Randy is no longer with us. He died in a hideous car wreck on a lonely country road somewhere in eastern Nebraska. His head popped off and his body was horribly mangled, but his guitars, stored in the trunk, were sensibly unscathed. The reason I can say any of this without much apprehension is because we talked and joked a lot about death. We mocked death and the dead alike. Nebraska has a plethora of dark, empty country roads--and many of them lead to death's door, located at the Castle of Oblivion. Randy always said that when he died he'd try to perform a humorous, military type of "salute." I don't know if he was able to pull that off in the end, but when I heard of his death, I saluted. Life is strange.
Triple Conjunction was written entirely in Omaha, NE, while I lived alone for a year. I wrote it totally without an instrument on manuscript paper. I practiced contrabass and bass guitar intensely during that year. I was quietly waiting to move to Los Angeles in late August. I wrote the piece during an actual Mars-Jupiter triple conjunction in December of 1979. I think the next time it'll happen is sometime in the 22nd century. I think. Heh, heh. EVERYTHING I know of will be gone. A mere 33 years has changed most things already. Computers at that time were primitive, to say the least. We had a computer at the University of Nebraska-Omaha. We used it for ear training. It was dial-up--EARLY dial-up. I had a hard time entering my name since I had ZERO typing experience at that time. Ugh. I never even imagined what computers would mean for music--outside of Babbitt-punch-card type of composition.
Ten years later, 1989, I had an Atari computer with MIDI capabilities. Drastic change doesn't even begin to cover the stark transformation that took place during those 10 years. This piece was never performed by a live band. But lucky for me, MIDI came along! Jazz Fusion was still where my head was mostly at.
Orange Memory was completely composed in Hollywood, CA. It was intended to be performed by trio I was in. As with all the groups I was ever in--FAIL! Which is why I generally hate people nowadays. Again, it was MIDI, "FTW." Like Triple Conjunction, this piece was finally performed with my computer studio in 1991--Hawthorne, CA. References: Me and my brother used to get up early and hike to the Platte River in North Platte, NE. We'd usually build a fire and cook breakfast out there. We liked doing it in the Fall, 'cause there were no mosquitoes around by that time. Everything was orange. The sunsets on the LA beaches reminded me of this orange. Once we forgot an oven mitt and my brother used his shirt. The shirt caught fire. More orange. A million miles away I was walking east down Hollywood Boulevard during sunset. A man I was approaching was propositioning a girl garbed in green and yellow plaid pants for sex. She had a bag full of groceries.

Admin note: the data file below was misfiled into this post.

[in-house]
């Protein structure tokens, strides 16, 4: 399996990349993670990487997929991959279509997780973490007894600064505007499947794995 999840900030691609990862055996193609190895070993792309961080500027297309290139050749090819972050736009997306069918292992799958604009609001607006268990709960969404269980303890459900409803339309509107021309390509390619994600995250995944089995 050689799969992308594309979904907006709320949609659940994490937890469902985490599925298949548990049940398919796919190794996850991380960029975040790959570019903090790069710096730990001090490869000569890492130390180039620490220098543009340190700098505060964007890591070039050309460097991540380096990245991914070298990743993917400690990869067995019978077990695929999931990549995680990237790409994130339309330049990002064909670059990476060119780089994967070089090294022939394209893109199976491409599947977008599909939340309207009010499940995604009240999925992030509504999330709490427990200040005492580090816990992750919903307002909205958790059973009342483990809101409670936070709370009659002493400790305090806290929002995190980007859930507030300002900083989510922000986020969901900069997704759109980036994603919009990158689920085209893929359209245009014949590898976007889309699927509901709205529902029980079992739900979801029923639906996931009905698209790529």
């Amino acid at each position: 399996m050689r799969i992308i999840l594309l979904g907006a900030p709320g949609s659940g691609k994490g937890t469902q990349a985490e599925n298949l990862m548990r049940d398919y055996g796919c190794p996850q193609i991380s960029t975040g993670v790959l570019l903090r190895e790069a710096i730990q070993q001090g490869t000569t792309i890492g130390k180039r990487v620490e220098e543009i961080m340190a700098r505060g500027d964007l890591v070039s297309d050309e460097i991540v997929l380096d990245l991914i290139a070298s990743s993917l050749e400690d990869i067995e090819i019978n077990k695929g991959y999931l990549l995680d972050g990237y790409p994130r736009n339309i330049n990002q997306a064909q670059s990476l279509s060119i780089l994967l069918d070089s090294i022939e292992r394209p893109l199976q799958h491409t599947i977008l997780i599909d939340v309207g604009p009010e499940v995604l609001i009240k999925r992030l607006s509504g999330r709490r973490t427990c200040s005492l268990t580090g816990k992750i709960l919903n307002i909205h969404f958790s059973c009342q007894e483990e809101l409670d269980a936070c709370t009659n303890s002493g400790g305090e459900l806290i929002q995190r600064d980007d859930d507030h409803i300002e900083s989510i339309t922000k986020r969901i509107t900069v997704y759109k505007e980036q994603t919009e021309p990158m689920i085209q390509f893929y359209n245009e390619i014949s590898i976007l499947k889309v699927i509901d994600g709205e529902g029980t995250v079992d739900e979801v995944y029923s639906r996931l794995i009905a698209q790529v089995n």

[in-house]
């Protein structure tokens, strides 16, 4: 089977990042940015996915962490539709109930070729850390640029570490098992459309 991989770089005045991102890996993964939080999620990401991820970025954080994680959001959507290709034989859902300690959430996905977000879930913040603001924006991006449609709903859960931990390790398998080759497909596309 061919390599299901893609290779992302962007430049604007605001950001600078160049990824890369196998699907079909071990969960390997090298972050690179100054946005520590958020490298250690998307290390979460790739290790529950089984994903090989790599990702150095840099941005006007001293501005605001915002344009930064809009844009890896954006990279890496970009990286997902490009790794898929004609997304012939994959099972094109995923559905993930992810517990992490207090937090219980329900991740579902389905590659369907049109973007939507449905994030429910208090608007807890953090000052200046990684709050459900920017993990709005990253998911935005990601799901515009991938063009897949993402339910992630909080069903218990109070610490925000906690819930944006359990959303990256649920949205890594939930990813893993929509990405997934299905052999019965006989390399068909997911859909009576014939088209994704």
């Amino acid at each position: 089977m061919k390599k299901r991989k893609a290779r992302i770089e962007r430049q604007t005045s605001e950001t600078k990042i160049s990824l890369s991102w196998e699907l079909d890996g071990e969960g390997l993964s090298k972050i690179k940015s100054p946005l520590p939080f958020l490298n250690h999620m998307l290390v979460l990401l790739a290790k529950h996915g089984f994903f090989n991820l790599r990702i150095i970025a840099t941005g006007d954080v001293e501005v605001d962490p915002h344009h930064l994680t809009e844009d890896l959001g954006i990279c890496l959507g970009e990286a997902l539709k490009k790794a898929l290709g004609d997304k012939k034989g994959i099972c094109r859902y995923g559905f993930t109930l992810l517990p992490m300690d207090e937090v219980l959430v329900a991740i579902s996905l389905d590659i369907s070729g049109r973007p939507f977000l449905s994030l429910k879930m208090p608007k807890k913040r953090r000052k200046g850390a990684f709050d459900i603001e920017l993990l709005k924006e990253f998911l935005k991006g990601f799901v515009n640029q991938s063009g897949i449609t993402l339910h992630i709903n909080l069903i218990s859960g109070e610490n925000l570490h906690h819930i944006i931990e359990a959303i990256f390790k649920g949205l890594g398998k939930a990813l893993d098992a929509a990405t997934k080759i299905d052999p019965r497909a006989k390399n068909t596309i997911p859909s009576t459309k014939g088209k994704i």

She looked confused. Yellow and green plaid pants. Orange everywhere.
And now we come to the new addition to this album--Section 9/Nein. This piece was composed by me and performed by the band/ensemble Hubris Tech:
Kelly Dowhower --Composer, Contrabass, Vox, Dramatic Action, Electronic Tape
Kevin Evans --Composer, Guitar, Vox
Albert Harum --Composer, Keyboards, Vox, Dramatic Action
Dan Willard --Winds, Vox, Dramatic Action
This is the only recording of Hubris Tech, c. 1986. It fit with the apocalyptic feel of the rest of this album. It was recorded live in East LA. Big Deal, Big Deal and Mommy were performed by Hubris Tech, also. No recordings of these performances exist. Again--praise MIDI!
Section 9/Nein was recorded on an Akai CS-M3 cassette deck and mixed down, finally, with Sonar X1 Producer (Expanded).
I put in a lot of extra added sound goodies to fill out the apocalyptic feel of the piece.
You are alone.
No one cares.
No one can care.
You don't know why there is a war swirling around you.
It was there before you were here, and it will be there when you're not.
Your existence is listening to echoes of other lives fading--nothing more.
You're a rotting in process.
Children's voices retreat as they ignore your journey back to even more nothingness.
Snicker. Shrug. Fart.
Big Deal, Big Deal, is a piece inspired by the movie Little Murders. It's a story about how peaceful life would be if everyone was armed. An NRA utopia--where gun rights are more important than human rights.
Of all the original pieces, Mommy has been the most revised for this release. Nothing has been taken away--but a host of additions were embedded, that I believe enhance the apocalyptic nature of the album's overall nature. Mommy is definitely the cumulative point of the album. It's a stroll down memory lane's oddest angles--where the brighter the light shines the darker things appear.
The very real events that inspired this piece, are far more dreadfully dark than any traditional musical techniques can convey--at least directly. An ending piece about ending.